"Abalone shells are self-assembling. What if we could make a material that is self-re-assembling? What if iPods and Blackberrys could genetically mend their own cracks? These devices get dropped; they break; what material can we make so they fix themselves?"
Those are the questions being asked by MIT’s Angela Belcher, Germeshausen Professor of Materials Science and Engineering and Biological Engineering.
The story goes that, 10 years ago, Belcher achieved a eureka moment where her lifelong interest in the abalone and a sudden insight came together to give her an extraordinary idea. The sudden insight was a question. "Suddenly, I wondered, what if we could assemble materials like the abalone does--but not be limited to one element? What if we could bond protein to other elements in the periodic table and grow new materials?" she says.
Thus, a line of research stretched out before her which has since led to her being granted her PhD in 1997, her position at MIT in 2002, the MacArthur “Genius” award in 2004 and the honor of being named Researcher of the Year by Scientific American in 2006.
Her research has covered a variety of fields, including inorganic chemistry, materials chemistry, biochemistry, molecular biology and electrical engineering. "It seemed so logical and easy. Shells had been self-assembling, manufacturing amazing materials for 500 million years," she says.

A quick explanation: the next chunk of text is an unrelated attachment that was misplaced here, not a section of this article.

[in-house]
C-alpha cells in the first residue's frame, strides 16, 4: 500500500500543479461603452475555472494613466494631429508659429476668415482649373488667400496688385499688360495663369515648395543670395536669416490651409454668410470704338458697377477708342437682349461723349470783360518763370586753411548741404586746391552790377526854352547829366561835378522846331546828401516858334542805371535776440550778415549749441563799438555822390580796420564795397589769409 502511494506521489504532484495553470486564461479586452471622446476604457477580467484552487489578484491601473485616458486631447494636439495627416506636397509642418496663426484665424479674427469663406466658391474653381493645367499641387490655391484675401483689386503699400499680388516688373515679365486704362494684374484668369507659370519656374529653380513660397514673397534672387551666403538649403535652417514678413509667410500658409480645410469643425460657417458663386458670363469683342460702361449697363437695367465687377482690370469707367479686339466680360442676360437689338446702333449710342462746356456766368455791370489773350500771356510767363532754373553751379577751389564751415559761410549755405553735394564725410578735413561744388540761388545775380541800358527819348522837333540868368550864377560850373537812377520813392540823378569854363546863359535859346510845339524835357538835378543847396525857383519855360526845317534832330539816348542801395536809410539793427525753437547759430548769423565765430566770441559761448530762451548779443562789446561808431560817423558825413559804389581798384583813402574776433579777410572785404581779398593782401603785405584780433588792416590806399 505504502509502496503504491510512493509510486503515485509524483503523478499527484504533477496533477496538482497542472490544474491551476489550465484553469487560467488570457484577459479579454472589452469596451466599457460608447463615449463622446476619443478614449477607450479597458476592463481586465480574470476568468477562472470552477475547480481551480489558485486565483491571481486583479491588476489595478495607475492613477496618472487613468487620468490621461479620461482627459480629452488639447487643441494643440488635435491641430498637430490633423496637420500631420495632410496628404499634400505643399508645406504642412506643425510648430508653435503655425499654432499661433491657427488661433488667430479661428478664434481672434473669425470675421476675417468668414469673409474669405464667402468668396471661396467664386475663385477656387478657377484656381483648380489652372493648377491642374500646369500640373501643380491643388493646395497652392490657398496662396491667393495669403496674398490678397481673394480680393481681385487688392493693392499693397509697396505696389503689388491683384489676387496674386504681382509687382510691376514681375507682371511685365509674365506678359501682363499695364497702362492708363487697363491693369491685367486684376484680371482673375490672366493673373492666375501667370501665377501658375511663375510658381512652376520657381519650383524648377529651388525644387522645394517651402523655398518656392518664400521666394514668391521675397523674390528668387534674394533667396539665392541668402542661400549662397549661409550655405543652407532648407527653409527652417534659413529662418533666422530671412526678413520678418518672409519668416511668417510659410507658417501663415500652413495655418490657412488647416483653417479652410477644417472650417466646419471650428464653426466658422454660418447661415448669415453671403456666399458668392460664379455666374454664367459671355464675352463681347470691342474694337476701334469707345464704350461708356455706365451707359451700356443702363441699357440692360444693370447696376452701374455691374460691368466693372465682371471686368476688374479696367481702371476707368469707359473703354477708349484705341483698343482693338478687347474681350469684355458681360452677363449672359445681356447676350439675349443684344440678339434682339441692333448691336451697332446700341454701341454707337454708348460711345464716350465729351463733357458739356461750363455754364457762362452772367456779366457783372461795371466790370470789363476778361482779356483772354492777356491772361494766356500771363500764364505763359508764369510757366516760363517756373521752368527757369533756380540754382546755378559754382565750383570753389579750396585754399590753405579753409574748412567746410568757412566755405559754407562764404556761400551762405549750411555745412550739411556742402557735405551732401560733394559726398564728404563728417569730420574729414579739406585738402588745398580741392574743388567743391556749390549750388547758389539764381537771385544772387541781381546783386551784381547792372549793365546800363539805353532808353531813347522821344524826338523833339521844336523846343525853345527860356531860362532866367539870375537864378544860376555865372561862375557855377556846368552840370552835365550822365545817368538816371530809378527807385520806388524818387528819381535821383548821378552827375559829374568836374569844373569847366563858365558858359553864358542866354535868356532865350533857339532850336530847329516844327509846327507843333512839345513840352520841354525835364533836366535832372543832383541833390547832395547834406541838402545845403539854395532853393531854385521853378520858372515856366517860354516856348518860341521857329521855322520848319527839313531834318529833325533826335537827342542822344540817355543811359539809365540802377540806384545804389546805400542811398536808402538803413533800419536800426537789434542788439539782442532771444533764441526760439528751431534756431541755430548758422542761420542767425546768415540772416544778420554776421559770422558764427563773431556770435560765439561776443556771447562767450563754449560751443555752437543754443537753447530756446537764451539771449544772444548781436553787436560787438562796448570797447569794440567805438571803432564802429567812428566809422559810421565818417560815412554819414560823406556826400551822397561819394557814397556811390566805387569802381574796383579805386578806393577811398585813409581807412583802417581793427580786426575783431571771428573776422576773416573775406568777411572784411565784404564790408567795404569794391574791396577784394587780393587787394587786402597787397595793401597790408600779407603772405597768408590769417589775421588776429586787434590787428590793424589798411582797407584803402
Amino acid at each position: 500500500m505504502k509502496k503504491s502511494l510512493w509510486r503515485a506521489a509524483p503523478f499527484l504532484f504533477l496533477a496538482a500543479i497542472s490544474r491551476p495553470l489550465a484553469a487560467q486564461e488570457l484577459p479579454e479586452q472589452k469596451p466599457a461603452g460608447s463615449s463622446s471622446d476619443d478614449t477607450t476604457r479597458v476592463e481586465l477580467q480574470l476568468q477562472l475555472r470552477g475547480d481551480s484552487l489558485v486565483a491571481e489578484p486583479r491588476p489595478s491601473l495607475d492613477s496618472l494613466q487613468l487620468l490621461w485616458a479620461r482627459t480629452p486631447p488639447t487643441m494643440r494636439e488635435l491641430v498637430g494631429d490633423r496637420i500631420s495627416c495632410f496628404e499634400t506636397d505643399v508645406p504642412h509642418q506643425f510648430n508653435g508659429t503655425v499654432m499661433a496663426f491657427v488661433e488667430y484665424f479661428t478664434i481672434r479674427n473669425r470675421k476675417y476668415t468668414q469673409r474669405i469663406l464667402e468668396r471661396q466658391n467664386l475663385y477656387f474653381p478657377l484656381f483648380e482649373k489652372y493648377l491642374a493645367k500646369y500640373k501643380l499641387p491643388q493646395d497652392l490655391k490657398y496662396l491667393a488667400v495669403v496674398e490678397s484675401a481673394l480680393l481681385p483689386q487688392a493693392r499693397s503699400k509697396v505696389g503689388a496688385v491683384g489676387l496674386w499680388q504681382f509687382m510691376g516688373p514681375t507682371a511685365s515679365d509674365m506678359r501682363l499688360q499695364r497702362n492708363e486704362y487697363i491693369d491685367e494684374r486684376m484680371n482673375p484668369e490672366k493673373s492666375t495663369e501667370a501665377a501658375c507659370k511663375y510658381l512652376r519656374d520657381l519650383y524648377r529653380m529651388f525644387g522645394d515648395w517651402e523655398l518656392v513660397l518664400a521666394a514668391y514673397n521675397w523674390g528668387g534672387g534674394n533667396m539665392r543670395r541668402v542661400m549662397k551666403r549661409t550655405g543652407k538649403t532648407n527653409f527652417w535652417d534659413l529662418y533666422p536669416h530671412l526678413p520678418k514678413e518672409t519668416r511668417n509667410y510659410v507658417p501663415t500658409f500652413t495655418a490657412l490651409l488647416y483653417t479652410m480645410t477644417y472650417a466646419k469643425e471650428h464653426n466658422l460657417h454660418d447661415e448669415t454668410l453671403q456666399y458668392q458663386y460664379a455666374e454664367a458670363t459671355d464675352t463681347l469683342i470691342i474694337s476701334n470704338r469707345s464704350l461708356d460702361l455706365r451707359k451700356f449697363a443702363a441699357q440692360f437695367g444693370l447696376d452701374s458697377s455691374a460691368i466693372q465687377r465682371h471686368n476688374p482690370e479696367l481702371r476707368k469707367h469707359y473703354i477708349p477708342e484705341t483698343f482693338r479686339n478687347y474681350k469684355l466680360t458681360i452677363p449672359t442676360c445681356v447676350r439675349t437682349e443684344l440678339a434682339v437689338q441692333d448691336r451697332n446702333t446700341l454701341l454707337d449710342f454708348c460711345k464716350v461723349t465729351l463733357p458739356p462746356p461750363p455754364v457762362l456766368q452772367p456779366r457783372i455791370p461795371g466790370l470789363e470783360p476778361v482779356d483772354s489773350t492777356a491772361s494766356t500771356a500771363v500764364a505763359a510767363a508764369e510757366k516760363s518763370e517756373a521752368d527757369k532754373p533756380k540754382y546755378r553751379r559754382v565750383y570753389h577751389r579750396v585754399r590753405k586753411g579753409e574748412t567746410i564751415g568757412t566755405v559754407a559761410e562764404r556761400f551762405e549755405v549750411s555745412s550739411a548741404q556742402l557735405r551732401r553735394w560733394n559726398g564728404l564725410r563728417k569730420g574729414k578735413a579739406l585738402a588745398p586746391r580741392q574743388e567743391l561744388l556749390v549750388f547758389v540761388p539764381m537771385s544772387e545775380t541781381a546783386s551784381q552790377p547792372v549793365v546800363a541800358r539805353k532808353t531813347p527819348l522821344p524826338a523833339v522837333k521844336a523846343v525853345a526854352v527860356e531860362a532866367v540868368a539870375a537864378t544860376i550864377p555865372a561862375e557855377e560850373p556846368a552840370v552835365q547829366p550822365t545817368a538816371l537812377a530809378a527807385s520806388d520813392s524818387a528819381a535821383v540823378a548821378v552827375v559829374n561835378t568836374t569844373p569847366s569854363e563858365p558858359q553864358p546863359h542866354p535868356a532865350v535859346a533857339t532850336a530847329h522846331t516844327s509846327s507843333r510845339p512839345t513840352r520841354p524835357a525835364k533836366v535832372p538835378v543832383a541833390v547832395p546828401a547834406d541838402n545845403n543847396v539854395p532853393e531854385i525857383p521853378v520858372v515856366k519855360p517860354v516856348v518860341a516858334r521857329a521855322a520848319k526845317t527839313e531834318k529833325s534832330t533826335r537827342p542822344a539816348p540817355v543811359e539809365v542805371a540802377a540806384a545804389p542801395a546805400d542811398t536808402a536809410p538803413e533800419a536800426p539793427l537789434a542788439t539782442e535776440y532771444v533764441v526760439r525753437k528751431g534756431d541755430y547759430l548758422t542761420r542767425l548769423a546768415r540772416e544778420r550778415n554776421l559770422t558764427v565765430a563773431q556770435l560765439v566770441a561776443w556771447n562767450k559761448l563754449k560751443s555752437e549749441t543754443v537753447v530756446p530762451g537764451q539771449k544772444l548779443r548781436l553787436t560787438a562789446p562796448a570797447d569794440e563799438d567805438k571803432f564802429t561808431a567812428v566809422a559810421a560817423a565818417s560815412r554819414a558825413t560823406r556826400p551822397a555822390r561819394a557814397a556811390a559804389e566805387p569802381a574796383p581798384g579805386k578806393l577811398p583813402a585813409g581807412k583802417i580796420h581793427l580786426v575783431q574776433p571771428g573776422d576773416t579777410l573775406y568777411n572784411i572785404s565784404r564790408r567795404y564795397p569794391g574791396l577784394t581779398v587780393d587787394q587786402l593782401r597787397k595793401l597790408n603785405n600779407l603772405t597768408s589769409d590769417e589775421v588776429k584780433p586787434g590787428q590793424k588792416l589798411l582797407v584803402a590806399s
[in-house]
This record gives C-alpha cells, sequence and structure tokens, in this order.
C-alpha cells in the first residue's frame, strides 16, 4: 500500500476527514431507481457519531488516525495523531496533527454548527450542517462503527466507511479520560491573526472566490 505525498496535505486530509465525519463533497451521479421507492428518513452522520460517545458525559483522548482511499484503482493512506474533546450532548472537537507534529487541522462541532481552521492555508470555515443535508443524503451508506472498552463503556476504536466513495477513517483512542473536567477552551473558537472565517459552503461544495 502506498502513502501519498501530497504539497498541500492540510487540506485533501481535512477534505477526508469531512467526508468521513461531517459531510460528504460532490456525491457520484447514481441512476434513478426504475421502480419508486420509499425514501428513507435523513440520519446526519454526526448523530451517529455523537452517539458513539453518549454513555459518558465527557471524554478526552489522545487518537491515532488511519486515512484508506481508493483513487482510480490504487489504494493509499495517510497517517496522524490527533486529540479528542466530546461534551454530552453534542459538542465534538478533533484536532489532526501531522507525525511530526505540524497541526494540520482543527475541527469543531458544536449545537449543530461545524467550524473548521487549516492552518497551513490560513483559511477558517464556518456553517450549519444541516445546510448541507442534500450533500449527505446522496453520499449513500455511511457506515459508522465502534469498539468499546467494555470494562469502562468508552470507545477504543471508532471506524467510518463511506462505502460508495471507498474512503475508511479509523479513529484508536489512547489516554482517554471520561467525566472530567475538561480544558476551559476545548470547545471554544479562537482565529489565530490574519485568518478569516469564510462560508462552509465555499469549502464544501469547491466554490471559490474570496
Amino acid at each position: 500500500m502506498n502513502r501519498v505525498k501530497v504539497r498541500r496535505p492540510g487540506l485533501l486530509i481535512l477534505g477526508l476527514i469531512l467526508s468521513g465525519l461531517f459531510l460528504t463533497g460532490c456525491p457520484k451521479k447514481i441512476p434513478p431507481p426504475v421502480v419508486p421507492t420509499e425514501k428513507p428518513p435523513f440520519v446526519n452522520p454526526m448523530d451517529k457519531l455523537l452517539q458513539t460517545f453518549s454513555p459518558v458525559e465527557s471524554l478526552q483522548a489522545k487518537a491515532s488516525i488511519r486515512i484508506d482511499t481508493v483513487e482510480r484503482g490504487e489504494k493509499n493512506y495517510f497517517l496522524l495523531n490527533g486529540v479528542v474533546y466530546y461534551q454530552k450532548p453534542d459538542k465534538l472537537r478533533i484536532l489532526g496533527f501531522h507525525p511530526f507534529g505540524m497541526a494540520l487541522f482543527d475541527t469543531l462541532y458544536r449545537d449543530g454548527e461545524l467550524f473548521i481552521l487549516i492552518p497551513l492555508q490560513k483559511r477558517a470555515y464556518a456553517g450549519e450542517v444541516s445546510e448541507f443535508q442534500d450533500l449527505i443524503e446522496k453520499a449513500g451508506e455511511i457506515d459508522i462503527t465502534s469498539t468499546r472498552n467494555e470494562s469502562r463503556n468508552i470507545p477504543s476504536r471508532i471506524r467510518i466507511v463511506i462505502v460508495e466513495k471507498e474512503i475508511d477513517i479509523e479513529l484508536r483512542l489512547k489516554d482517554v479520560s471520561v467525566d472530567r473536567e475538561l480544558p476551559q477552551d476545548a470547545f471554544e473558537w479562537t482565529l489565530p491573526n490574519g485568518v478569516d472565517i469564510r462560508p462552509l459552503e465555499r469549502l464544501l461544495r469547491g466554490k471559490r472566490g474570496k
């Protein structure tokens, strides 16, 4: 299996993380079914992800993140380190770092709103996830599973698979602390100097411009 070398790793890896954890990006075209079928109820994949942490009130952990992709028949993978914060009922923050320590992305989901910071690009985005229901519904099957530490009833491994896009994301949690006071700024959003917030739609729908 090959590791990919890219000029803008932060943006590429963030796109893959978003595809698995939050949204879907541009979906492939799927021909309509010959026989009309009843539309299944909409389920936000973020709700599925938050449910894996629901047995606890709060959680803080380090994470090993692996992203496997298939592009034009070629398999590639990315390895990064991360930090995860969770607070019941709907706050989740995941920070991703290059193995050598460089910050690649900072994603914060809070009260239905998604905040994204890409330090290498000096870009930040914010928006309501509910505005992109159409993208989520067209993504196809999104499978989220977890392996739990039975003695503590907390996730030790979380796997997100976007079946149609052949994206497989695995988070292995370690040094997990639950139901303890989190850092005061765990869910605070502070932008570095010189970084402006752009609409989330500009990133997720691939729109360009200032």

Currently, Belcher is developing smart nano-materials – hybrids of organic and inorganic components. Her first task is developing a rechargeable, entirely biologically based battery that takes on the appearance of plastic food wrap.
In collaboration with MIT colleagues Paula Hammond, Bayer Professor of Chemical Engineering, and Yet-Ming Chiang, professor of materials science and engineering, Belcher was able to grow the first biologically based, nano-scale rechargeable battery. Comprised of a virus designed by the trio, it is designed to attach itself to cobalt oxide. One day it could be simply poured on to the object it is powering, like a film of chargeable paint.
And though she still sometimes attains the moments of scientific revelation, much of her time is now spent developing. "Back then, I asked, 'What if? Wouldn't it be interesting if?'" she says. "Now, the questions are more like, 'What's the most efficient, useful material we could make?'" She adds that ultra-tiny computer chips, fuel cells, “smart” nanocrystal sensors are all within the realm of possibility for her now.
Posted by Josh Hill.
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